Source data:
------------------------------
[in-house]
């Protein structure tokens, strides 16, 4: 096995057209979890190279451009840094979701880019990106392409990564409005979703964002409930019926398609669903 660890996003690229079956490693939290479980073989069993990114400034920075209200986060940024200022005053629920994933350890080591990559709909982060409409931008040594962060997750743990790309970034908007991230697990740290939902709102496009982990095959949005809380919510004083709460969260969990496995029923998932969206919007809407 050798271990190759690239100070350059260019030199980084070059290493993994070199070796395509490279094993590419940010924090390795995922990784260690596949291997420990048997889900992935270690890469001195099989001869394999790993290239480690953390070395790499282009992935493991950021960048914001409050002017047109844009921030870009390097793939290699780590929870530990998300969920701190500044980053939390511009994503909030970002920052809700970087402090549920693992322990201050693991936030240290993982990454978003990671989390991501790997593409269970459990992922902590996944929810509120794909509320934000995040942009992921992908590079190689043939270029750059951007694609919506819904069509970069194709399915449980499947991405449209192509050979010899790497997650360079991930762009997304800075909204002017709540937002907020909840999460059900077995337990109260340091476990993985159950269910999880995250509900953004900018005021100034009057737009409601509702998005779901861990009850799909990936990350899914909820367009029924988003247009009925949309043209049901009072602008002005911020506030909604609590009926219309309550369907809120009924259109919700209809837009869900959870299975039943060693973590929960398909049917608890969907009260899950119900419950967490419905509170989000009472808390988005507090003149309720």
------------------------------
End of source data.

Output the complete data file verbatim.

[in-house]
């Protein structure tokens, strides 16, 4: 096995057209979890190279451009840094979701880019990106392409990564409005979703964002409930019926398609669903 660890996003690229079956490693939290479980073989069993990114400034920075209200986060940024200022005053629920994933350890080591990559709909982060409409931008040594962060997750743990790309970034908007991230697990740290939902709102496009982990095959949005809380919510004083709460969260969990496995029923998932969206919007809407 050798271990190759690239100070350059260019030199980084070059290493993994070199070796395509490279094993590419940010924090390795995922990784260690596949291997420990048997889900992935270690890469001195099989001869394999790993290239480690953390070395790499282009992935493991950021960048914001409050002017047109844009921030870009390097793939290699780590929870530990998300969920701190500044980053939390511009994503909030970002920052809700970087402090549920693992322990201050693991936030240290993982990454978003990671989390991501790997593409269970459990992922902590996944929810509120794909509320934000995040942009992921992908590079190689043939270029750059951007694609919506819904069509970069194709399915449980499947991405449209192509050979010899790497997650360079991930762009997304800075909204002017709540937002907020909840999460059900077995337990109260340091476990993985159950269910999880995250509900953004900018005021100034009057737009409601509702998005779901861990009850799909990936990350899914909820367009029924988003247009009925949309043209049901009072602008002005911020506030909604609590009926219309309550369907809120009924259109919700209809837009869900959870299975039943060693973590929960398909049917608890969907009260899950119900419950967490419905509170989000009472808390988005507090003149309720």